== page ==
The Mexican Civil War is described in the On the Border exhibit. In 1916, during the Mexican Revolution, Pancho Villa’s men killed seventeen Americans in Columbus, New Mexico.  President Wilson sent General John “Black Jack” Pershing into Mexico with an expeditionary force to kill or capture Villa.

            Both World War I and World War II saw great technological advances in military warfare. Men and women of color participated in World War II. Arizona’s 158th Infantry Regiment was sent overseas in 1918 where it served as honor guard and provided an honor band for President Woodrow Wilson during his residence in France. After the December 7, 1941 attack on Pearl Harbor, the 158th Infantry Regiment Division trained in jungle warfare in Panama. General Douglas MacArthur requested that the Bushmasters, who took their name from the deadly bushmaster snake, be sent to his command in the Southwest Pacific Theater. The Navajo code talkers and the Hopi tribe helped in the communications coding efforts during World War II.

            The Arizona National Guard retained the 158th Infantry until the unit converted into Military Police and Transportation Corps units on December 7, 1967. Numerous Arizona Army Air Corps training fields were scattered throughout Arizona. After the war Major General (Ret.) Barry M. Goldwater was instrumental in the creation of the Air National Guard.  Arizonans have answered their nation’s call to arms during Korea, Viet Nam, Panama, Grenada, Desert Storm, Afghanistan, and Operation Iraqi Freedom wars. The Tet Offensive in 1968 describes one of the most controversial periods in U. S. military history. In the early morning hours of January 31, 1968, the first day of the Vietnamese New Year or Tet, Viet Cong and North Vietnamese Army troops and commandos attacked virtually every major town and city in South Vietnam hoping that large sections of the urban populace would rise up in revolt. These attacks were a military failure, but Walter Cronkite inaccurately suggested that America was defeated by the Tet Offensive. The Tet Offensive hoping to give a death-blow to the Saigon Government was a major military failure. Hanoi would conquer Saigon two years after U.S. combat troops left Viet Nam on April 30, 1975.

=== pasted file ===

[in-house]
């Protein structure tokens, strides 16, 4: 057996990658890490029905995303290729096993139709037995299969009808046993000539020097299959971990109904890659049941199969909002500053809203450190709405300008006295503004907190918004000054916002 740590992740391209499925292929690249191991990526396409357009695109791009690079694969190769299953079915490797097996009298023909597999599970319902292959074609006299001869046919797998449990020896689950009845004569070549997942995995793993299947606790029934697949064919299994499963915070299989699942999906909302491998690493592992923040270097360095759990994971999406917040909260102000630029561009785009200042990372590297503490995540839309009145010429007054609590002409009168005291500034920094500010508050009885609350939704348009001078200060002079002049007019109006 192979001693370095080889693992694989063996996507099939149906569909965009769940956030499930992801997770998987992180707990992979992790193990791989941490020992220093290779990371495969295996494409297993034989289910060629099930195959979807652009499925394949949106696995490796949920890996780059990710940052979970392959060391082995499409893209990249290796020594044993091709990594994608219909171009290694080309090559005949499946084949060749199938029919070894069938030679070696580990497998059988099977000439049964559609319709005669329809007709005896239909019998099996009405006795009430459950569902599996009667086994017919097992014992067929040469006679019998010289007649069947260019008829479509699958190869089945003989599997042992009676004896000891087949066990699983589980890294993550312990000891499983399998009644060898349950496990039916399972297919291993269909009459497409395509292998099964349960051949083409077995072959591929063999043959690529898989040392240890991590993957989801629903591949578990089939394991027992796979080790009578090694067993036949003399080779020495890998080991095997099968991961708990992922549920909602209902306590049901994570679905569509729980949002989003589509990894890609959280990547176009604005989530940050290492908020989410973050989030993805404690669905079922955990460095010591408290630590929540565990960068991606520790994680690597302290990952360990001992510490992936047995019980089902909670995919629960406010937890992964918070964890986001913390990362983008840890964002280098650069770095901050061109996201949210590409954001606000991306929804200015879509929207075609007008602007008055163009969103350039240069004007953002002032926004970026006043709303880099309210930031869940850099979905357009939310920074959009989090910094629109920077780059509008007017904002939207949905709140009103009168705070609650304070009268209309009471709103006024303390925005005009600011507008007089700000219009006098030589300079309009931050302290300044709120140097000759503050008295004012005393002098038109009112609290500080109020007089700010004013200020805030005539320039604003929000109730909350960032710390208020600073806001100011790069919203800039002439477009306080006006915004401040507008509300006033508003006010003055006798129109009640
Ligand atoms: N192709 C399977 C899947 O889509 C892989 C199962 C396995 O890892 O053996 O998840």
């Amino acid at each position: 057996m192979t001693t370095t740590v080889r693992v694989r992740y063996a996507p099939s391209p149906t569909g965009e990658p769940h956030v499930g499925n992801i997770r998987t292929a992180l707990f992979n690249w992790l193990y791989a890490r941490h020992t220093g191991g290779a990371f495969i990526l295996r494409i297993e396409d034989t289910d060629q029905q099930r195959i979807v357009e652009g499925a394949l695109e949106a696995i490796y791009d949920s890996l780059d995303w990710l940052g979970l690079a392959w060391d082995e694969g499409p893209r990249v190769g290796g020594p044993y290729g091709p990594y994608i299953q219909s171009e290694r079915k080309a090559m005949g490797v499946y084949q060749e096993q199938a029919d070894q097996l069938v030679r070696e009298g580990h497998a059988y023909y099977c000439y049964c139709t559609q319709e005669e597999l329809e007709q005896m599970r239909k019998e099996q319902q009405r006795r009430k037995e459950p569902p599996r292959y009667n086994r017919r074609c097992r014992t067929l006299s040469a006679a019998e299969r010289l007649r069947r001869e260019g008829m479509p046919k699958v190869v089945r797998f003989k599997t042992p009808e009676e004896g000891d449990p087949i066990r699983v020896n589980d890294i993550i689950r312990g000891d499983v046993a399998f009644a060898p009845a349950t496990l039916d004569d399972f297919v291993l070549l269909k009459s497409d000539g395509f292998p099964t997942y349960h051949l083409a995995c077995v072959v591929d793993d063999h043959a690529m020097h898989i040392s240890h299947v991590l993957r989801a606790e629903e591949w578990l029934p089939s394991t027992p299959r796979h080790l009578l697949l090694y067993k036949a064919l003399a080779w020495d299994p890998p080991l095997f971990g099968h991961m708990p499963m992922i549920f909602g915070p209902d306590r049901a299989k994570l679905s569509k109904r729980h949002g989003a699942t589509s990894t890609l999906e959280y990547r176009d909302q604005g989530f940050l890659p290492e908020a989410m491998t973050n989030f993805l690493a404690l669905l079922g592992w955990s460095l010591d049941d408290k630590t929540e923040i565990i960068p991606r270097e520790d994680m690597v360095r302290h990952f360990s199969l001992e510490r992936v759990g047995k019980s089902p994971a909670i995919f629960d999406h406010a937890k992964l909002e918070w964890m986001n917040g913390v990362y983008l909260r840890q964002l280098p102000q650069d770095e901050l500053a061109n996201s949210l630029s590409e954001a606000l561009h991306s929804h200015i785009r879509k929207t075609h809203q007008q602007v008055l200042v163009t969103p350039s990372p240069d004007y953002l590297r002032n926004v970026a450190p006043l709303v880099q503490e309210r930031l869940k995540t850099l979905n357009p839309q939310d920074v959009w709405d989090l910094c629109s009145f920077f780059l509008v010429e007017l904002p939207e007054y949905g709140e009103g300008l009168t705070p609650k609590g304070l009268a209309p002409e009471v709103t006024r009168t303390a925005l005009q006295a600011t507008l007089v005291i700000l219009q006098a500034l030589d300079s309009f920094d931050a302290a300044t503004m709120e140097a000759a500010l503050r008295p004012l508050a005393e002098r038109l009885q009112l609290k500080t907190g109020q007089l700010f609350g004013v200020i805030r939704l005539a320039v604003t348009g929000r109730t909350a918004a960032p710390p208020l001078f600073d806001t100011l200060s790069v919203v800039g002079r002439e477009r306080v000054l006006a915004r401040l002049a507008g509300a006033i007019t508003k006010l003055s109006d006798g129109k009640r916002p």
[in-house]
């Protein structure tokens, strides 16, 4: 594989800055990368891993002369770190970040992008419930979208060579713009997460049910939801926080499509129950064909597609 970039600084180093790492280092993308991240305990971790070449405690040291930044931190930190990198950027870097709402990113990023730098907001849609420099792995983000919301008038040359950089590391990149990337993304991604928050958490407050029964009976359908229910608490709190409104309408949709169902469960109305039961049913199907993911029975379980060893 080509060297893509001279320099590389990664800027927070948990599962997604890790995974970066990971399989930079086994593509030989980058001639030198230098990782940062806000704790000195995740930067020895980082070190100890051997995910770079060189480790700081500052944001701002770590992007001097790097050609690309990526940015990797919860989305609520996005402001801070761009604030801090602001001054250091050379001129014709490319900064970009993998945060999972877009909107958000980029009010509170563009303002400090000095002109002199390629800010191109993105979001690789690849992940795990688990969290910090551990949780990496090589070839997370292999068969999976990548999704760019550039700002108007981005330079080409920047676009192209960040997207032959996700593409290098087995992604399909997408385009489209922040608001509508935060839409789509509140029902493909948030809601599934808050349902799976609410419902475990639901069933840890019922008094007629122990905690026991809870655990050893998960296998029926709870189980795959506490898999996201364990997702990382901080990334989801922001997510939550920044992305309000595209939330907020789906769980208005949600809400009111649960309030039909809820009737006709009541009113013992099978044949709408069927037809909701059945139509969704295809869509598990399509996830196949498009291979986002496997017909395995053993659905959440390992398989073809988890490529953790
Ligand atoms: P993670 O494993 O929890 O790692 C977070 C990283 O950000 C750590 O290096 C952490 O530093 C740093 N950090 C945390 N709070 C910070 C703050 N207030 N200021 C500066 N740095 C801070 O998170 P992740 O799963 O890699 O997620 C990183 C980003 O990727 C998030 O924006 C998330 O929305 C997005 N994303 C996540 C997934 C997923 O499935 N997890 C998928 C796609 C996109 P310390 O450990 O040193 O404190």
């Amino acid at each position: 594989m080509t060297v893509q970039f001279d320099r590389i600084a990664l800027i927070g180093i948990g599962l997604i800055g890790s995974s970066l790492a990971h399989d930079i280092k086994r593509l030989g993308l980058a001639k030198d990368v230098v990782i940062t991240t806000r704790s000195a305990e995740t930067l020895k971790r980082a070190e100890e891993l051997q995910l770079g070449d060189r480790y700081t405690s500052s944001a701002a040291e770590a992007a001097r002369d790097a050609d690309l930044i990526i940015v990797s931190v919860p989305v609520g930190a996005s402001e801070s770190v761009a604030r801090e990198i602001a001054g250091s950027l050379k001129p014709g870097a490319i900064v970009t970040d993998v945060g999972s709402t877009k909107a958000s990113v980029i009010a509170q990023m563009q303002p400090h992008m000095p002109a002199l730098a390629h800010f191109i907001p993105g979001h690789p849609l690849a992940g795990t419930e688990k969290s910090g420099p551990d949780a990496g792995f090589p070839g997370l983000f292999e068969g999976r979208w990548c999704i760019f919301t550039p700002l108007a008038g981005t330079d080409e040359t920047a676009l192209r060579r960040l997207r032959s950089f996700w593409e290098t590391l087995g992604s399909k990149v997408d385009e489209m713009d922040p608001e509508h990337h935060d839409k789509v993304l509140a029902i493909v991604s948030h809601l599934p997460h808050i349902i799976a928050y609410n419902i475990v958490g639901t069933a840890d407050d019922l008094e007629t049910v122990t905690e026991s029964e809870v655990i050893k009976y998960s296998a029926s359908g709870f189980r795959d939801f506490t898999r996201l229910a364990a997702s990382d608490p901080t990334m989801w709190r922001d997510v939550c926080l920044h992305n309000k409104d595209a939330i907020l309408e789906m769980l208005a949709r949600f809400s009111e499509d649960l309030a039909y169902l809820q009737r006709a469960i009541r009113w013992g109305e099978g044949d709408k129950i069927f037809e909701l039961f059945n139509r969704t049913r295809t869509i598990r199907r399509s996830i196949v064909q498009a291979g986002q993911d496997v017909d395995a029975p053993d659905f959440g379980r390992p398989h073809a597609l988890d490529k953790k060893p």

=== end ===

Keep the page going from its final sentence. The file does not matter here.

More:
Other exhibits include the Israeli–Palestinian conflict which is an ongoing dispute between the State of Israel and the Palestinians and is part of the wider Arab–Israeli conflict.     Operation Enduring Freedom began in October, 2001 in response to the September 11, 2001 terrorist attacks on the United States. These are but a portion of the exhibits that tell about Arizona’s place in the national military.

            The Arizona Military Museum Library has a collection of books, periodicals, historical records, videos and written memorabilia, official military histories, specialized encyclopedias, copies of military orders and maps. All of the 1865-1866 muster roll records of the 1st Arizona Volunteer Infantry have been put on microfiche. They were volunteer Mexicans, Maricopa, and Pima Indians who were Arizona’s first defense force. 

Arizona Military Museum 5636 East McDowell Road Phoenix, Arizona 85008 Tel: 602-267-2676 or 602-253-2378 Fax: 602-253-3342

Web Site: http://www.azdema.gov/museum